By BARNABAS ORERE PONDROS
THE Asian Development Bank (ADB) is expected to officially sign agreements with the PNG Government to sanction the K1.8 billion loan to the Civil Aviation Authority (CAA) on Jan 27 for the rehabilitation of regional airports.
The funding is aimed at upgrading and modernising major airports in PNG.
The bulk of the concessional loan would be consumed by regional airports rehabilitation in Mt Hagen (Western Highlands), Tokua (East New Britain) and Nadzab (Morobe).
ADB will fund 85% while the Government will put in 15% as counterpart funding.
Project director Manuai Kametan told The National that once the loan was sanctioned, the CAA, through the National Airports Corporation, would proceed with engaging consultants to deliver the project.
The project costs US$640 million. The ADB will provide US$480 million and US$85 million will come from the PNG Government.
The remaining balance of US$75 million is to be sourced through public-private partnerships.
Last week, reappointed Civil Aviation, Works and Transport Minister Don Polye said Jackson International Airport would undergo a massive K500 million upgrade.
This woul partly come from the US$75 million, which is only about half of what is required.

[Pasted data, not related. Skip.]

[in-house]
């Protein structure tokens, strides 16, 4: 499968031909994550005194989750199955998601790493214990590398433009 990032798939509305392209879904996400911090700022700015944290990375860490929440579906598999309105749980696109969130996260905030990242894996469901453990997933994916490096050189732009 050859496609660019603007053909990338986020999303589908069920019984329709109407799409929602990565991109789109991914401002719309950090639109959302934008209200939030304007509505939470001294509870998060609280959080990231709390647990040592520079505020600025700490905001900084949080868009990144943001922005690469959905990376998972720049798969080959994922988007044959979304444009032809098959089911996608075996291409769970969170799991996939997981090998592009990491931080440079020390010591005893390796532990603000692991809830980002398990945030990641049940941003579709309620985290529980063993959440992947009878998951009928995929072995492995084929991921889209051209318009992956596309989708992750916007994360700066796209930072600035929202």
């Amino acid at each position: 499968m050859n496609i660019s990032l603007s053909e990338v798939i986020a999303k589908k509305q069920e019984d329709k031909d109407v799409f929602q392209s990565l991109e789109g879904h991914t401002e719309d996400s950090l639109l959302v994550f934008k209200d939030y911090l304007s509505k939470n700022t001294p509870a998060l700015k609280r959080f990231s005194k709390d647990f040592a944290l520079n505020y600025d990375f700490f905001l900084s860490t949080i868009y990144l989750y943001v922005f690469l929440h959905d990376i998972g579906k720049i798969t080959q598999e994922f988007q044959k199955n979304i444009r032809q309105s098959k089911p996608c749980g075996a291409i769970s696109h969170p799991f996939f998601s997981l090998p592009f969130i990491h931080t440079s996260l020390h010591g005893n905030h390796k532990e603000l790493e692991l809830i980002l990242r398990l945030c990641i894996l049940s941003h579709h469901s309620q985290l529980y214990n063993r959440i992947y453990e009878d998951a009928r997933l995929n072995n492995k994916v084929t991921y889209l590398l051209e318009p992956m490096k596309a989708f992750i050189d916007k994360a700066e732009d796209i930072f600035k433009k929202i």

Mr Kematan said once the loan was sanctioned, terms of reference and expressions of interest for the project would also be sorted.
The project will be managed by the newly-created State-owned entity, the National Airports Corporation (NAC) Ltd, and will start this year.
It is expected to be completed around 2020.
The airports and air navigation services of the CAA has now been incorporated into the NAC.
Airports will come under PNG Airports Ltd, while navigation services will fall under PNG Air Services Ltd.
Mr Kematan said this massive rehabilitation project would provide the foundation for NAC to achieve its project vision 2015.
The main aim of the project is to address congestion and enhance aviation services to operate efficiently, be sustainable and encourage growth and setting a foundation for NAC to become a self-reliant entity.
NAC general manager corporate affairs and planning Joseph Tupiri added that PNG was poised for greater economic changes and with that in mind aviation must be prepared to support the changes.
Last week, the Post Courier reported that the Jackson International Airport extension would take place immediately, however, Mr Tupiri said the current projects were phase-approached to achieving the bigger visions.
The extension of the Jackson International Airport should be achieved by 2030, he said.
Under that project, the runway will be extended to 3,500m from its current 2,750m.
Once the extension project is completed the airport can cater for larger aircraft like the Boeing dream liner 787.